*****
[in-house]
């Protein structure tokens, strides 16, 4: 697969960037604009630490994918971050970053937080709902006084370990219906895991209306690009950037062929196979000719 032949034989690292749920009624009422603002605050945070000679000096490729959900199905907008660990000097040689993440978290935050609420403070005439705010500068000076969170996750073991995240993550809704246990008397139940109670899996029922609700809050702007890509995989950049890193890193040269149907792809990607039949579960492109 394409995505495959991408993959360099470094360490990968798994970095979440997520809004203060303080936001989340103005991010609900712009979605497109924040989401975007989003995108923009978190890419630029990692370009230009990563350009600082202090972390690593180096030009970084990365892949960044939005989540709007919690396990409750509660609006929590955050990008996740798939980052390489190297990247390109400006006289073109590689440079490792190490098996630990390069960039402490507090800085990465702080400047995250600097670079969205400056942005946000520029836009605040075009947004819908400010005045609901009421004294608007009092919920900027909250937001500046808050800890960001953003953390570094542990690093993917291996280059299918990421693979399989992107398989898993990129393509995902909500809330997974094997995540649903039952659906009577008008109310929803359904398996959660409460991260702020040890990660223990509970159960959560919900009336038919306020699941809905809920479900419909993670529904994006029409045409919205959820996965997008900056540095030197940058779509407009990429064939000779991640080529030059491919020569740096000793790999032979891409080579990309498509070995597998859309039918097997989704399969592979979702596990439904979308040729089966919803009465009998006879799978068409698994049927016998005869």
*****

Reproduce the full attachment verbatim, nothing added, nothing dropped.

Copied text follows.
[in-house]
């Protein structure tokens, strides 16, 4: 697969960037604009630490994918971050970053937080709902006084370990219906895991209306690009950037062929196979000719 032949034989690292749920009624009422603002605050945070000679000096490729959900199905907008660990000097040689993440978290935050609420403070005439705010500068000076969170996750073991995240993550809704246990008397139940109670899996029922609700809050702007890509995989950049890193890193040269149907792809990607039949579960492109 394409995505495959991408993959360099470094360490990968798994970095979440997520809004203060303080936001989340103005991010609900712009979605497109924040989401975007989003995108923009978190890419630029990692370009230009990563350009600082202090972390690593180096030009970084990365892949960044939005989540709007919690396990409750509660609006929590955050990008996740798939980052390489190297990247390109400006006289073109590689440079490792190490098996630990390069960039402490507090800085990465702080400047995250600097670079969205400056942005946000520029836009605040075009947004819908400010005045609901009421004294608007009092919920900027909250937001500046808050800890960001953003953390570094542990690093993917291996280059299918990421693979399989992107398989898993990129393509995902909500809330997974094997995540649903039952659906009577008008109310929803359904398996959660409460991260702020040890990660223990509970159960959560919900009336038919306020699941809905809920479900419909993670529904994006029409045409919205959820996965997008900056540095030197940058779509407009990429064939000779991640080529030059491919020569740096000793790999032979891409080579990309498509070995597998859309039918097997989704399969592979979702596990439904979308040729089966919803009465009998006879799978068409698994049927016998005869």